Necessity of College Degrees

Introduction

College education in the history of the United States has evolved rapidly. Prior to World War II, just a few Americans had gained college education and this constituted a few among the elite in the society. This however changed steadily after the war and college education became necessary as most of the jobs in the United States required applicants to have college degrees. Today, more than sixty percent of jobs available in the United States require atleast a college degree. The need for a college degree has never been dire as it is today in American history.

Necessity of College Degrees in America

The need for college education for all Americans is clear to a majority of Americans, both in school and those out of school. Even the leaders are not left behind with president Obama being an advocate of college education for all Americans who graduate from high school. Almost every American goes to high school and graduates. It is however a different story when it comes to college as of today, out of five students who graduate from high school, two will join a four year college degree program and out of this an approximate of twenty two percent is likely to drop out.

Some years back, a fraction of Americans could curve their way into the American job market with basic high school education without seeing the need to progress further. This population still exists in American job markets but the trend is slowly diminishing. There is a culture of college education being cultivated in America and among Americans in that a good number of all those who are in school aspire to get atleast a college degree as the last step in their studies.

For those Americans who have gone through four year college degree programs and are actively in the job market, as compared to their counterparts also in the job market but only having graduated from high school, sharp contrasts can be drawn between them.

College graduates have a better quality of life as when they are absorbed into the job market compared to those who are taken in just after graduating from high school. Their salaries are much more than their counterparts, they are likely to afford good food and also live healthy lives. They are also likely to afford lucrative healthcare insurance and finally save for pensions during their ages of retirement. This simply goes to stress the importance of college education for every American citizen.

Some American may argue that college education is not that necessary owing to the numbers of people in the American job market with high school education. It is indeed true that in the nineteenth century most workers in the American job market were employed with basic high school education. However, these were taken into semi-formal or informal sectors of the market. Looking at their fortunes from the onset of the new millennium to date, their fortunes are becoming deem and a future without college education is unthinkable. To highlight this, most of them rarely get job promotions or even salary increment while economic times are changing and there is need to adapt.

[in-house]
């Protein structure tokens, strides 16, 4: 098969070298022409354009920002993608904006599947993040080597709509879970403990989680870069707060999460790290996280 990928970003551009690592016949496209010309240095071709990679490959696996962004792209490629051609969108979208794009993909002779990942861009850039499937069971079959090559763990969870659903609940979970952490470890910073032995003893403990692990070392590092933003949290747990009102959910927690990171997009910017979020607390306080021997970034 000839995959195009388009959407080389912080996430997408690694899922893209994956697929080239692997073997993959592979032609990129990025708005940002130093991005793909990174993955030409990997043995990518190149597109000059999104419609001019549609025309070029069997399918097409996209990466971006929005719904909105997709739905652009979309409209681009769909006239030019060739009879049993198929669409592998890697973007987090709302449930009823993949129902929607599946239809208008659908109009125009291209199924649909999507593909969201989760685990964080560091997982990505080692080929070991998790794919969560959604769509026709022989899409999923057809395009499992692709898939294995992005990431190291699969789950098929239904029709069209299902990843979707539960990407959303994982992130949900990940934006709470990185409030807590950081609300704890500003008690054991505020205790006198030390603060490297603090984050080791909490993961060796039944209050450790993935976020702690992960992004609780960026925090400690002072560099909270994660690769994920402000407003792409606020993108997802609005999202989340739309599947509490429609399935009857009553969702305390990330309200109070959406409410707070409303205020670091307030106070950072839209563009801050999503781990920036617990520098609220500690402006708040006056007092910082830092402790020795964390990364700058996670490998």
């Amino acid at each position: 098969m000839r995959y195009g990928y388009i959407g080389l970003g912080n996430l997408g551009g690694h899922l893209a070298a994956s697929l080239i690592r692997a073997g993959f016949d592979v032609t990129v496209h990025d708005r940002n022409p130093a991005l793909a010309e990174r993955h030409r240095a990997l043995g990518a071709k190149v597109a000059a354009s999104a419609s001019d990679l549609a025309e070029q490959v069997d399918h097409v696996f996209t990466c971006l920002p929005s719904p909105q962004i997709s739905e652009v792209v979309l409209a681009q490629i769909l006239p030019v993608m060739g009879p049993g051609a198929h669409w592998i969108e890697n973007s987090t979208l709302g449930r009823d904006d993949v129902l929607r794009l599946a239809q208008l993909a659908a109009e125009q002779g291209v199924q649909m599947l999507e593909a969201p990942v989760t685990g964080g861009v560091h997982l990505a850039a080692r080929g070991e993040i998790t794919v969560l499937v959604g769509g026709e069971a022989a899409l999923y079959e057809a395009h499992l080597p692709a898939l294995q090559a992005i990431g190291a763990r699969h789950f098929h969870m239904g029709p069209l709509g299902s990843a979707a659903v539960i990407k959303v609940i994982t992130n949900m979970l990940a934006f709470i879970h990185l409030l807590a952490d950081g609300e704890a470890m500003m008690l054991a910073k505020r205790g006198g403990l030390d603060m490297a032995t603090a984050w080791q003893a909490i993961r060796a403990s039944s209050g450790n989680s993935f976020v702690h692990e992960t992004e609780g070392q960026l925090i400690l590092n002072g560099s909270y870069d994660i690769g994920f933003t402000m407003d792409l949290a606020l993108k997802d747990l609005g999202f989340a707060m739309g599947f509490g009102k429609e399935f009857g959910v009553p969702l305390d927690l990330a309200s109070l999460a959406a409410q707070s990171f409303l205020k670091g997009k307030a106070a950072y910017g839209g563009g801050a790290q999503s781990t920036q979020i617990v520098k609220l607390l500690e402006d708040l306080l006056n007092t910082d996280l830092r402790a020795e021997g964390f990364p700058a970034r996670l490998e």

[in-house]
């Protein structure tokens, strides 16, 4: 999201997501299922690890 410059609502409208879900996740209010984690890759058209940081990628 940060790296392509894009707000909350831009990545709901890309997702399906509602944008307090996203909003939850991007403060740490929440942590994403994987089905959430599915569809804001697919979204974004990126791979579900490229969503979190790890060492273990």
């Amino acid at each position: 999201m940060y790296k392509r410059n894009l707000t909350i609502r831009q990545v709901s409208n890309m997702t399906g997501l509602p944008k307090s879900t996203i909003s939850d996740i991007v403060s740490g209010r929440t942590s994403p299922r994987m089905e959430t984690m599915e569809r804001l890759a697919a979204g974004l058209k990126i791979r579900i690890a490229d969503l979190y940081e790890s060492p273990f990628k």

To stress the importance of college education after graduating from high school, a good number of those who entered into labour market with basic high school education are seeking further education in colleges to better their chances not only in the job market but also in life.

The percentages of Americans enrolling into four year degree programs after high school is increasing but not at a satisfactory as many would wish for. To realize the dreams of many, including that of the American president, investment has to be made on the students still in school, coming through the pipeline of education.

The article ‘If you’ve got a trade, you’ve got it made’, which premised on is however taking a different school of thought when it comes to the need of transition from high school to college. There is a suggestion that vocational training in American High Schools can do just as better as enrolment in college. The rationale for this kind of argument is the unpractical nature of college education and major focus on securing white collar jobs and completely leaving out blue collar jobs.

It is encouraging that in as much as there is opposition to initiatives to drive all American high school graduates into colleges for four year degree programs, the opponents applaud the move. What those who oppose the move try to pass across is the deaf ear given to blue collar jobs in the high school curriculum. It is however clear that most of American citizens with higher education and in white collar jobs earn more and command quality leaving as compared to those in blue collar jobs. Thus, the need to increase the enrolment of American student into colleges offering four year degree programs is more imminent today than it has ever been before.

Conclusion

In a nutshell, most of the job opportunities available in America today require atleast a minimum qualification of a college degree. This requires those who are in school to enrol in colleges so as to qualify for these jobs. The life of a college graduate in the US is likely to be rosy, with good salaries, insurance and a pension plan. However, not all can make it into colleges and this calls for vocational training so as to aid them into various job opportunities. College education however has to be the primary goal of every high school graduate.

 

Reference

Mike Rustigan (January 13, 2010) ‘If you’ve got a trade, you’ve got it made’, Los Angeles Times

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